The gang is all here for Jumping the Shark #154, which makes two episodes in a row with a full house. Don’t look now, but it could be a trend. This week Mr. Abner brings you more details on Tomorrow, including the launch of its already successful Kickstarter campaign. The group takes a stroll with The Walking Dead, what with Mr. Binky having completed the final chapter of TellTale’s incredible episodic adventure. Brandon also spends some time with the new Borderlands 2 DLC, Torgue’s Badass Crater of Badassitude. Seriously, that’s the title. I decide to put my time with Baldur’s Gate Enhanced Edition on hold in order to wait for the iOS version (unbeknownst to me, it would arrive the very next night), but in the meantime I’m very excited about my new Windows Phone 8 and forthcoming Pathfinder campaign (it’s a D&D like pen-and-paper RPG). Finally, our apologies for the quality of Bill’s audio this week. His mic has been spotty for awhile, we know, but a quick plug and unplug has always done the trick… until this week that is. Be sure to send him some hate mail for it as encouragement to pick up a new headset for this week’s show! (No, really, you should absolutely do that. Be as vulgar as you want to be. He likes that!)
After the break, an Honest Trailer for Dark Knight Rises, just because it’s awesome…
I don’t know at what size or at what point what we traditionally call “DLC” gets magically transformed into an expansion pack, but make no mistake, Borderlands 2’s first piece of story related content, Captain Scarlett and Her Pirate Booty is a full fledged expansion pack, giving players thirsty for more Pandoran mayhem a healthy portion of new areas to explore, guns to find and enemies to kill.
Your first stop in the expansion pack is the town of Oasis, a combination of awnings and pastel colored buildings, evoking a somewhat twisted take on beach hotels and seaside resorts. One man resides in the town, the rest of the residents having died of thirst, and what a fellow he is. Named Shade, he looks like he dropped right out of Fear and Loathing in Las Vegas, complete with bucket hat, tropical shirt and large sunglasses. Seeing how one of your first quests for Shade is to check on the “residents” of the town, corpses he strung up or placed in cars, complete with megaphones strapped to their heads so that he can provide voices for the dearly departed, it doesn’t take long to see that Shade is quite crazy. He’s also infatuated with the Vault Hunter and this combination of insanity and obsession allows him to alternate between creepy and hilarious with extremely entertaining results.
It’s not long until you’re contacted by Captain Scarlett about teaming up with her to find Captain Blade’s Lost Treasure of the Sands and the real adventure of the DLC begins. The DLC boasts some pretty large map areas, from vast seas of sand, navigable by the sand skiff, a two person vehicle obviously ripped from Return of the Jedi, but so much fun to drive that you don’t care, to abandoned refineries, lost underground springs and a junkyard set atop a mountain ridge.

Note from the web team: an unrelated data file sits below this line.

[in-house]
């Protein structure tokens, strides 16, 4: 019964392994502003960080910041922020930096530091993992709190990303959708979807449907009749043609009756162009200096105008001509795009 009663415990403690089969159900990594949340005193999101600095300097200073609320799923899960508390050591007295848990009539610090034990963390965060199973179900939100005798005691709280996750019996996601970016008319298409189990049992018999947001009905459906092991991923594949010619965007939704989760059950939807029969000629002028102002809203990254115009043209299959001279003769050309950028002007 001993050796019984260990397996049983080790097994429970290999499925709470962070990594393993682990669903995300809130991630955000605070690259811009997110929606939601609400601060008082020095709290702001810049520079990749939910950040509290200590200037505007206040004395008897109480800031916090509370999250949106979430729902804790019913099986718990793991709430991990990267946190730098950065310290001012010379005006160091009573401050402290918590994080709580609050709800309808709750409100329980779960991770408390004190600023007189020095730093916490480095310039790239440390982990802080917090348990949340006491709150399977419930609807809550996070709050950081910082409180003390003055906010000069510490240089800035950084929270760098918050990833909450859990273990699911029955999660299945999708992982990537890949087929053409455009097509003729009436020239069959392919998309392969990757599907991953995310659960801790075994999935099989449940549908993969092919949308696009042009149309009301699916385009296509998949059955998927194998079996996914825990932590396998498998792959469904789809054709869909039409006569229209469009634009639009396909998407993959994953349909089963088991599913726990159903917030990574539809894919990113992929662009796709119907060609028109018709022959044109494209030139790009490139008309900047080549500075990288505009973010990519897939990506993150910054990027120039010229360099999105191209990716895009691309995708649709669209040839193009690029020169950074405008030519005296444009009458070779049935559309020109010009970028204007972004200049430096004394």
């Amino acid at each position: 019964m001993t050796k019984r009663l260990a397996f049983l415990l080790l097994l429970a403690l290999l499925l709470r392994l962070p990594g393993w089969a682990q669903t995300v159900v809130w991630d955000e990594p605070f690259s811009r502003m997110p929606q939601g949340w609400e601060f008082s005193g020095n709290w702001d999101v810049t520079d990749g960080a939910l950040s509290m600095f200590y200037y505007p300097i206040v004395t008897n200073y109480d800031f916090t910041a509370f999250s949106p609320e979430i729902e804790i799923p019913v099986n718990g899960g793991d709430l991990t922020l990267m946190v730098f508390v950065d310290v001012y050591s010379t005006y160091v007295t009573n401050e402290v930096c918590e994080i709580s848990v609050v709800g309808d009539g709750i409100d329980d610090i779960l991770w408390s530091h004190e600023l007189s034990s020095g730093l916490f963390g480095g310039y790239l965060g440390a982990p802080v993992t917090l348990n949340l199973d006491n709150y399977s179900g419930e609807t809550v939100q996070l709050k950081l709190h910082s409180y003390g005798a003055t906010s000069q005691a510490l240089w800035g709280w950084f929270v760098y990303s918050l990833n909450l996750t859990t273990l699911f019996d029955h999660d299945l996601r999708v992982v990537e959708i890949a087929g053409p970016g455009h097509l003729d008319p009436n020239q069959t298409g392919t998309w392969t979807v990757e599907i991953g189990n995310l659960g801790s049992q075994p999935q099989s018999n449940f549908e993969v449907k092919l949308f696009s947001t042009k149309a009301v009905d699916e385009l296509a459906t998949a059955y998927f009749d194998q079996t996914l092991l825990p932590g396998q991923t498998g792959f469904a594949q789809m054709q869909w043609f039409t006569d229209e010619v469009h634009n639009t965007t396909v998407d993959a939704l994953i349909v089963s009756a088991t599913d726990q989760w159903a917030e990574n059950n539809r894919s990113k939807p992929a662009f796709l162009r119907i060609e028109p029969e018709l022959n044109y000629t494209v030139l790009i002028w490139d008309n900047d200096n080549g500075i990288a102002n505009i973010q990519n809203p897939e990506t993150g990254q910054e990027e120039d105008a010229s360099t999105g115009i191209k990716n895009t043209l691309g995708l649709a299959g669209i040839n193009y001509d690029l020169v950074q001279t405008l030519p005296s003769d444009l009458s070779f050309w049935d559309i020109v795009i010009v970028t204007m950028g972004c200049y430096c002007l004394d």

You’ll have plenty of opportunity to visit all of these areas, as the quests in this expansion pack are a lot more fetchy, for lack of a better word, than in Borderlands 2. The game also is a little less free with doling out side quests, keeping them hidden until you’ve turned in main quests which, in my playthrough, resulted in a lot of revisiting areas I had just cleared, all because I decided to wait and turn in a number of quests at once. A word of advice, resist the urge to turn quests in en masse. Turn them in once you’ve completed them and you should avoid a lot of unnecessary backtracking.
Despite the fetch nature of the quests, the writing and characters met along the way make them pretty dang entertaining. In one Shade’s creep factor gets dialed up to eleven on his marriage proposal quest. In another,you meet an old man obsessed with getting back into Captain Scarlett’s good graces. One quest line has you learning about what happened to Captain Blades and his ill-fated crew and one line of quests, my favorite in the DLC, has you stamping out profanity, software piracy (cleverly entitled “Don’t Copy that Floppy”) and pornography at the behest of a prudish Hyperion loader. Having grown up during the Congressional inanity that gave birth to parental advisory stickers on CDs, that last set of quests was particularly funny.
Borderlands wouldn’t be Borderlands without enemies to fill with corrosive, exploding bullets and sticking with the pirate theme, the expansion packs’s enemies range from cursed pirates that steal health with every strike, grenade tossing powder men, suicidal pirates rushing you with flaming bottles of grog, midget cabin boys and armor clad harpoon men, capable of injuring you and dragging you towards them to inflict more damage. Hyperion loaders still litter the landscape as do sand worms, a less annoying, but no less dangerous form of threshers.